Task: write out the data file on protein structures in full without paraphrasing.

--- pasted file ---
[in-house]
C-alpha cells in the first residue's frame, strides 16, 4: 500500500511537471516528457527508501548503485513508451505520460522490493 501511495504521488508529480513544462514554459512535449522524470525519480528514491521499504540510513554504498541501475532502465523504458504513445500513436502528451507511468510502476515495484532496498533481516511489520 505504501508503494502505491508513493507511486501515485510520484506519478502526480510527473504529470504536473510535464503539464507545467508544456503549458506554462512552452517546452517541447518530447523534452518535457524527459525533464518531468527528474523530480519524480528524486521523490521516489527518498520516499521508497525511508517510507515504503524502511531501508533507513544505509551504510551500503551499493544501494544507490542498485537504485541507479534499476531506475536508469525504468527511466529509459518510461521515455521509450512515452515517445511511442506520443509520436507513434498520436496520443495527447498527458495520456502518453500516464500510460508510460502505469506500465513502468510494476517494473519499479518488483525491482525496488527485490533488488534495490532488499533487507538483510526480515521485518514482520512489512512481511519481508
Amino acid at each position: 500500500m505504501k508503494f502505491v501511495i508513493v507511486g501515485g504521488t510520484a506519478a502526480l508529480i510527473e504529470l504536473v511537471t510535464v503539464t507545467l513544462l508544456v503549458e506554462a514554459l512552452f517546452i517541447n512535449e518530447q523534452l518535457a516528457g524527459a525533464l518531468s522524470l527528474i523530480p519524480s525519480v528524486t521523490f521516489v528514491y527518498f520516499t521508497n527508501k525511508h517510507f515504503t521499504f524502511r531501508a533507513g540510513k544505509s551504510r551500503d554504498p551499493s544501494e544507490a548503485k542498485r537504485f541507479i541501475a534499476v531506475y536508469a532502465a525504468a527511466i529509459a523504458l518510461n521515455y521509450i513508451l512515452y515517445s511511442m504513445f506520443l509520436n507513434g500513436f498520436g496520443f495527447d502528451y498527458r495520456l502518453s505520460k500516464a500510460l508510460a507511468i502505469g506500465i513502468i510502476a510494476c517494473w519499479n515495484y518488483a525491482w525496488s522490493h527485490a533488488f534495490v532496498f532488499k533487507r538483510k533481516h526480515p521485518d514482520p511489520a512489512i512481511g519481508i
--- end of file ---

[in-house]
C-alpha cells in the first residue's frame, strides 16, 4: 500500500511537471516528457527508501548503485513508451505520460522490493 501511495504521488508529480513544462514554459512535449522524470525519480528514491521499504540510513554504498541501475532502465523504458504513445500513436502528451507511468510502476515495484532496498533481516511489520 505504501508503494502505491508513493507511486501515485510520484506519478502526480510527473504529470504536473510535464503539464507545467508544456503549458506554462512552452517546452517541447518530447523534452518535457524527459525533464518531468527528474523530480519524480528524486521523490521516489527518498520516499521508497525511508517510507515504503524502511531501508533507513544505509551504510551500503551499493544501494544507490542498485537504485541507479534499476531506475536508469525504468527511466529509459518510461521515455521509450512515452515517445511511442506520443509520436507513434498520436496520443495527447498527458495520456502518453500516464500510460508510460502505469506500465513502468510494476517494473519499479518488483525491482525496488527485490533488488534495490532488499533487507538483510526480515521485518514482520512489512512481511519481508
Amino acid at each position: 500500500m505504501k508503494f502505491v501511495i508513493v507511486g501515485g504521488t510520484a506519478a502526480l508529480i510527473e504529470l504536473v511537471t510535464v503539464t507545467l513544462l508544456v503549458e506554462a514554459l512552452f517546452i517541447n512535449e518530447q523534452l518535457a516528457g524527459a525533464l518531468s522524470l527528474i523530480p519524480s525519480v528524486t521523490f521516489v528514491y527518498f520516499t521508497n527508501k525511508h517510507f515504503t521499504f524502511r531501508a533507513g540510513k544505509s551504510r551500503d554504498p551499493s544501494e544507490a548503485k542498485r537504485f541507479i541501475a534499476v531506475y536508469a532502465a525504468a527511466i529509459a523504458l518510461n521515455y521509450i513508451l512515452y515517445s511511442m504513445f506520443l509520436n507513434g500513436f498520436g496520443f495527447d502528451y498527458r495520456l502518453s505520460k500516464a500510460l508510460a507511468i502505469g506500465i513502468i510502476a510494476c517494473w519499479n515495484y518488483a525491482w525496488s522490493h527485490a533488488f534495490v532496498f532488499k533487507r538483510k533481516h526480515p521485518d514482520p511489520a512489512i512481511g519481508i